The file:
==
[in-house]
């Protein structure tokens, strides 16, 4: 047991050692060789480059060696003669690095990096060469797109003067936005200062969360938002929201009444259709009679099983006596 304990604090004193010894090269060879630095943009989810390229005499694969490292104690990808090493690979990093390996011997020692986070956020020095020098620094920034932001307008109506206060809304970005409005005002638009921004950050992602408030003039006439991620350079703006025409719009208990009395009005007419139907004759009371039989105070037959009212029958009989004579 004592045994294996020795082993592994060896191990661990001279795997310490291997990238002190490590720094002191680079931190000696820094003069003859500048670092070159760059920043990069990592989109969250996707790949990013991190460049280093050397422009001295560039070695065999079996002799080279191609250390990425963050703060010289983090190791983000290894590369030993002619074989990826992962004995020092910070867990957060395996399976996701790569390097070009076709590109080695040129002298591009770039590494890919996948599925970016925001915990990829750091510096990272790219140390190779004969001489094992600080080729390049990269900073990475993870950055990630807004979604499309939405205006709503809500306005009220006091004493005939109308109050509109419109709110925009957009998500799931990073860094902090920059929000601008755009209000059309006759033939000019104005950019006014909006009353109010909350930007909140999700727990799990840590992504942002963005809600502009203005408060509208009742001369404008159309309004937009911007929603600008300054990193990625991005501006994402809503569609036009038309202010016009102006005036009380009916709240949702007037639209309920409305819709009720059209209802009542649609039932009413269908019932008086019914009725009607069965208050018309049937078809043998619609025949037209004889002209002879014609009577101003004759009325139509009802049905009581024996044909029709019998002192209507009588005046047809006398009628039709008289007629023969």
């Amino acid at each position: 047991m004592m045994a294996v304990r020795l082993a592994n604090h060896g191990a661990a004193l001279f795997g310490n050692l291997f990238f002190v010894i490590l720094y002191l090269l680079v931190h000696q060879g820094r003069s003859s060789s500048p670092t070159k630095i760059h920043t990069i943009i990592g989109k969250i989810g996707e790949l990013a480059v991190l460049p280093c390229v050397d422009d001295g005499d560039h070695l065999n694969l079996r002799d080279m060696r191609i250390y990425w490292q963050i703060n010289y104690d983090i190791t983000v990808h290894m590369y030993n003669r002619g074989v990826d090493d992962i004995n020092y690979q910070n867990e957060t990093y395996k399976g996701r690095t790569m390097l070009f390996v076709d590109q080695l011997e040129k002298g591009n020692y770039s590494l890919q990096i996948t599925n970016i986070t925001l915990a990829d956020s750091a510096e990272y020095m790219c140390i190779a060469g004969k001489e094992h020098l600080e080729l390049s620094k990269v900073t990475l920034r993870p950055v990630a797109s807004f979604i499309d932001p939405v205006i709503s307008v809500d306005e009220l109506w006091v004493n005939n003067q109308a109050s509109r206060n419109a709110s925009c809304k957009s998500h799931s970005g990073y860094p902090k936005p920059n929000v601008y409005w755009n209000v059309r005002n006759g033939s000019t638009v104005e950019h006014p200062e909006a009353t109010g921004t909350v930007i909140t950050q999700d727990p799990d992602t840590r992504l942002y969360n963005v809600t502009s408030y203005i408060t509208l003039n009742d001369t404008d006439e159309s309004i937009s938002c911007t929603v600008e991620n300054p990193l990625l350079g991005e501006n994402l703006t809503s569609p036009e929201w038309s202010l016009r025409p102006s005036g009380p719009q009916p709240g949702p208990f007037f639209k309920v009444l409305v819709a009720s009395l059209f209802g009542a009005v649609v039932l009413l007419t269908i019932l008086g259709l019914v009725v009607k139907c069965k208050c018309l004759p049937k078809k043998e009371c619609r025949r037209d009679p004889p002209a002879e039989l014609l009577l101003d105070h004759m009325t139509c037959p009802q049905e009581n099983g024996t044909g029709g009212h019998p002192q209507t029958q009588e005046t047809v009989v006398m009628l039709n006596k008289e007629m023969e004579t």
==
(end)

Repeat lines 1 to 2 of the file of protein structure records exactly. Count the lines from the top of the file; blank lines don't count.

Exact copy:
[in-house]
């Protein structure tokens, strides 16, 4: 047991050692060789480059060696003669690095990096060469797109003067936005200062969360938002929201009444259709009679099983006596 304990604090004193010894090269060879630095943009989810390229005499694969490292104690990808090493690979990093390996011997020692986070956020020095020098620094920034932001307008109506206060809304970005409005005002638009921004950050992602408030003039006439991620350079703006025409719009208990009395009005007419139907004759009371039989105070037959009212029958009989004579 004592045994294996020795082993592994060896191990661990001279795997310490291997990238002190490590720094002191680079931190000696820094003069003859500048670092070159760059920043990069990592989109969250996707790949990013991190460049280093050397422009001295560039070695065999079996002799080279191609250390990425963050703060010289983090190791983000290894590369030993002619074989990826992962004995020092910070867990957060395996399976996701790569390097070009076709590109080695040129002298591009770039590494890919996948599925970016925001915990990829750091510096990272790219140390190779004969001489094992600080080729390049990269900073990475993870950055990630807004979604499309939405205006709503809500306005009220006091004493005939109308109050509109419109709110925009957009998500799931990073860094902090920059929000601008755009209000059309006759033939000019104005950019006014909006009353109010909350930007909140999700727990799990840590992504942002963005809600502009203005408060509208009742001369404008159309309004937009911007929603600008300054990193990625991005501006994402809503569609036009038309202010016009102006005036009380009916709240949702007037639209309920409305819709009720059209209802009542649609039932009413269908019932008086019914009725009607069965208050018309049937078809043998619609025949037209004889002209002879014609009577101003004759009325139509009802049905009581024996044909029709019998002192209507009588005046047809006398009628039709008289007629023969």